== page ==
My First Loss in the Age of Social Media Grieving


This week I unexpectedly lost my best friend, platonic soulmate, and “every day” person. By “every day” person, I mean we had that special relationship where we told each other the little things that don’t seem important to anyone else. I find myself still wanting to text him every time something small happens. Having my entire world turned upside down in the matter of a day was difficult enough, but I never expected to be so horrified by the public response to his death.

I preface this by saying I know grief is not a competition. I know everyone handles death in their own way and has a right to respond to it as they will. I am at no point saying that anyone’s grief or expression of love toward someone is invalid or a lie. I only offer a perspective that I did not previously understand before losing someone so close, and know many people simply do not understand. My friend’s death was quickly publicized by the news, radio, and social media. Many people I was not even aware knew my best friend were suddenly expressing their unconditional love on all forms of social media. One stranger wrote “RIP” before he was even gone. Others shared stories about that one time they played a show with his band.

At this point, one might be thinking, “I don’t see the problem here. Everyone is expressing their love for the person. How is this insensitive?” It’s true, no one had a single bad thing to say. It was all sympathetic and positive and loving. So why does it bother me so much? The first reason is social media is simply an insincere platform. Expressing grief on social media is like writing “happy birthday” on someone’s Facebook wall. If you’re really their friend, why aren’t you just calling or messaging them? My friend’s death has been turned into a #trend. Everyone feels the need to be publicly included in the grieving.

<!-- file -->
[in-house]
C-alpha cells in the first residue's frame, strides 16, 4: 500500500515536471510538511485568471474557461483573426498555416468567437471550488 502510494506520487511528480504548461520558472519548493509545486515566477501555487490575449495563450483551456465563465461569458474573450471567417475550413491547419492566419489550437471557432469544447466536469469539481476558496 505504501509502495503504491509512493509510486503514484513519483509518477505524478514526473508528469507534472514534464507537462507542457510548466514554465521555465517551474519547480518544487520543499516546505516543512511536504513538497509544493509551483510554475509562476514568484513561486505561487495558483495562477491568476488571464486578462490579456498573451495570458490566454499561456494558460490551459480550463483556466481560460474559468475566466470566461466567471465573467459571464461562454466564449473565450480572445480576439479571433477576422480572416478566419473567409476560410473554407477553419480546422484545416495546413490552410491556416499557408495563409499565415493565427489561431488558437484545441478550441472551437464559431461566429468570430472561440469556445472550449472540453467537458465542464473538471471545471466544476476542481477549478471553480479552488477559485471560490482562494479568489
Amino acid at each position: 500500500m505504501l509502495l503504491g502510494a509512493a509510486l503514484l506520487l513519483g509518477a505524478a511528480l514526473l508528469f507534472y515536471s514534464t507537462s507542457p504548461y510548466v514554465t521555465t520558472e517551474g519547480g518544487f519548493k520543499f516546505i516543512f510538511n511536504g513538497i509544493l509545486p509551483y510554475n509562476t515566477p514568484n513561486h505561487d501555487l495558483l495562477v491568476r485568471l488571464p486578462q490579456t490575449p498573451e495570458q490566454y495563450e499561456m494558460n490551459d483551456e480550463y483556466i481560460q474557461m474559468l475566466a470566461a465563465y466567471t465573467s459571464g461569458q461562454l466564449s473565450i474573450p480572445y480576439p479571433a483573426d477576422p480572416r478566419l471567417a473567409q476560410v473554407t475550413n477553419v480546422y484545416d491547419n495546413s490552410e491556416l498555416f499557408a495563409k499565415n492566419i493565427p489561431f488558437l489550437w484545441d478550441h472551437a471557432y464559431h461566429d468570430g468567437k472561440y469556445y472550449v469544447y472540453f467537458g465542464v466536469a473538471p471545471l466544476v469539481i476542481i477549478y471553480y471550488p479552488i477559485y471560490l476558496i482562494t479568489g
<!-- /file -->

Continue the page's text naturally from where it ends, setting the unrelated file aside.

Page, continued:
While there are many sincere people who loved my friend and still chose to post, there were many who used my friend’s death to draw attention to themselves. Posting a selfie with a caption telling everyone to “live life to the fullest and not regret anything” is insensitive. I question if some of my peers are more upset at the reality of death than the actual death. Even if they don’t realize it. Yes, I’m sure they are actually upset. Again, I’m not trying to invalidate people’s feelings. BUT, the choice to post self-centered posts that draw attention to themselves for the sake of getting likes makes me want to scream, “I HOPE MY BEST FRIEND’S DEATH IS GETTING YOU ALL OF THE LIKES YOU WANTED.”

Grief is the most personal and heart-wrenching experience in my life. Having all of my peers constantly make insensitive public posts is overwhelming and I feel like the worst experience in my life is being put on display. I find myself wanting to be territorial over my friend. It might not be a competition of who loved him most, but grief makes the griever irrationally emotional. It doesn’t have to be fair. It doesn’t have to be “right.” I feel what I feel, and what I feel is a lot of anger.

In a week, most of the people who made these posts will be able to continue their lives normally. I don’t get that. Those closest to him don’t get to go back to normal lives in the next week or month. At worst, they’ll think back about his death, be sad, and think “that was such a shame.” At best for me, I’ll make it through the day without crying every time I’m alone a year from now. All I want is for everyone to think before they post about the death of someone. It may be making the grieving experience worse for those closest to the person. I love you best friend. Forever.


Anna Dore
Anna Dore
Editor in Chief/Blog Editor at New Plains Review
Managing Editor and Blog Editor for The New Plains Review.

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